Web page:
An Unexpected Ministry

It was the spiritual experience of the moment, our recognition of the power of music to speak to places of the heart where mere words can’t reach.

Becky St. Clair

One of the college music ensembles of which I was a member was I Cantori. This select choir included an older community member we’ll call Gary. One very memorable day Gary brought an unusual request to the group. 

He had a friend who lived near the campus who was dying of cancer and was spending his final days in hospice care. Gary wondered if we might be willing to bring a little peace to a man who had loved music all his life. 

Without hesitation we agreed to visit Gary’s friend. Instead of doing warm-ups in the choir room, we clambered into vehicles and drove the mile or so to Gary’s friend’s home. 

When we arrived, the house was nearly silent. A couple of family members greeted us with solemn, grateful smiles under tired eyes and ushered us into their front room, where Gary’s friend lay on a small hospital bed. His pale skin was nearly translucent, his mouth was slightly open, his eyes were closed. The sheet was pulled up over his chest, arms were by his side. 

I Cantori filed quietly into the space— 40 of us in a crooked loop around the man’s bed. As our director’s arms gently moved to indicate the beat, we took a deep breath as one, opened our mouths, and began to sing. 

Precious Lord, take my hand,
Lead me on, let me stand.
I am tired, I am weak, I am worn.
Through the storm, through the night,
Lead me on to the light.
Take my hand, precious Lord,
Lead me home. 

Precious Lord, take my hand,
Bring Thy child home at last,
Where the strife and the pain All are past.
I have dreamed a great dream,
That Thy love shall rule our land.
Take my hand, precious Lord,
Lead me home.

The song continued, but many of us couldn’t. Our throats constricted and our eyes filled with tears as the full meaning of the hymn we’d been rehearsing for weeks hit us with nearly physical force. By the time we completed the third verse, there was hardly a dry eye in the room, and only a handful were able to continue singing.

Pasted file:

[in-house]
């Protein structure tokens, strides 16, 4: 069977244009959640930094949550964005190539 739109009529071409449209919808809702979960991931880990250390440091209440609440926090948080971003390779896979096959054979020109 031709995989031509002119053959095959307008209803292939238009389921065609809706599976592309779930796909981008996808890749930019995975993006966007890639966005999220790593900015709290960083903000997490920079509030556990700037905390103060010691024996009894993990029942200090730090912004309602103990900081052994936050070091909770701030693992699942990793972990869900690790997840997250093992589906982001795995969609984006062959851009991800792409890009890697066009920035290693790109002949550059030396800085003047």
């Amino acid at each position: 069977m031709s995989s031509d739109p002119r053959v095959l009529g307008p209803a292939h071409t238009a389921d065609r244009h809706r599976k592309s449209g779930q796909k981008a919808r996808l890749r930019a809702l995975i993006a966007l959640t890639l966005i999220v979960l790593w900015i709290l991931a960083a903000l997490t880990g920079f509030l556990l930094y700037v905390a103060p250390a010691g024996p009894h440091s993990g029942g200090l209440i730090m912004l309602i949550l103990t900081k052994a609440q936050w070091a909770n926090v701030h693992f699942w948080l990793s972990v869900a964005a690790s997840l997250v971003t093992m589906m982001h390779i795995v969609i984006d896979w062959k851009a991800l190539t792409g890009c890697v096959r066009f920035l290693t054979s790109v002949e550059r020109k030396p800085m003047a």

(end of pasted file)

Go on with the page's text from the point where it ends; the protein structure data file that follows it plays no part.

To this day, hearing this piece (and even now as I write about it) takes me back to that dying man’s bedside, and tears inevitably fill my eyes. It wasn’t just the sadness of the situation that moved us; it was the spiritual experience of the moment, our recognition of the power of music—and through it, Christ—to speak to places of the heart where mere words can’t reach. 

We were meant to bring peace and comfort to a dying man and his family that day, but the reality was that we were all included in the blessing. The Holy Spirit swept through that room and lovingly embraced us all. 

That’s the way it is with spiritual work: it’s never just a one-way transaction, and rarely is it forgotten. 

To listen to a different choir performing the arrangement we sang that day, visit

Becky St. Clair

Becky St. Clair is a freelance writer living in California with her husband and three children. She has a decade of experience in public relations for the church, and currently writes and copyedits for various church entities around the world.